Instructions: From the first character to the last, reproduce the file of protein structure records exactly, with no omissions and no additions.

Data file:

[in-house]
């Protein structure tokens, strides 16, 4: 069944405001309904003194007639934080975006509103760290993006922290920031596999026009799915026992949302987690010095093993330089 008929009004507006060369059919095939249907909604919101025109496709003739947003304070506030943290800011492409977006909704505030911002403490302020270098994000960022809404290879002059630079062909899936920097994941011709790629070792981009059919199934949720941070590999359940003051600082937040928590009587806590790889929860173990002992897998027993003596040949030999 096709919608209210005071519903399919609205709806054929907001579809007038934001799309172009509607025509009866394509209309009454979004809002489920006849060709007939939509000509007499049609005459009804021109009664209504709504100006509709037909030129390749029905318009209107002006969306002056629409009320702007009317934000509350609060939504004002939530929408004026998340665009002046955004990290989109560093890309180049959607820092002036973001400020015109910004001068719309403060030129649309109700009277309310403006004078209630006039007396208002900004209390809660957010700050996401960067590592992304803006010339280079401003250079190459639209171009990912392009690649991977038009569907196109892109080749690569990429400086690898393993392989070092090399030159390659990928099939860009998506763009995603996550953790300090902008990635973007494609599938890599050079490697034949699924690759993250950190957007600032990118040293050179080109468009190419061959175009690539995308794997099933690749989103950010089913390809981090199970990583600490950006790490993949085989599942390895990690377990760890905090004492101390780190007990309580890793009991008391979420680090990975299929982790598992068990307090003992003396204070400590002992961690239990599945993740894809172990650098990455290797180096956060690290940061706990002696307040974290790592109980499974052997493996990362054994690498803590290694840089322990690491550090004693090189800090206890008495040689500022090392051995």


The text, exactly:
[in-house]
């Protein structure tokens, strides 16, 4: 069944405001309904003194007639934080975006509103760290993006922290920031596999026009799915026992949302987690010095093993330089 008929009004507006060369059919095939249907909604919101025109496709003739947003304070506030943290800011492409977006909704505030911002403490302020270098994000960022809404290879002059630079062909899936920097994941011709790629070792981009059919199934949720941070590999359940003051600082937040928590009587806590790889929860173990002992897998027993003596040949030999 096709919608209210005071519903399919609205709806054929907001579809007038934001799309172009509607025509009866394509209309009454979004809002489920006849060709007939939509000509007499049609005459009804021109009664209504709504100006509709037909030129390749029905318009209107002006969306002056629409009320702007009317934000509350609060939504004002939530929408004026998340665009002046955004990290989109560093890309180049959607820092002036973001400020015109910004001068719309403060030129649309109700009277309310403006004078209630006039007396208002900004209390809660957010700050996401960067590592992304803006010339280079401003250079190459639209171009990912392009690649991977038009569907196109892109080749690569990429400086690898393993392989070092090399030159390659990928099939860009998506763009995603996550953790300090902008990635973007494609599938890599050079490697034949699924690759993250950190957007600032990118040293050179080109468009190419061959175009690539995308794997099933690749989103950010089913390809981090199970990583600490950006790490993949085989599942390895990690377990760890905090004492101390780190007990309580890793009991008391979420680090990975299929982790598992068990307090003992003396204070400590002992961690239990599945993740894809172990650098990455290797180096956060690290940061706990002696307040974290790592109980499974052997493996990362054994690498803590290694840089322990690491550090004693090189800090206890008495040689500022090392051995």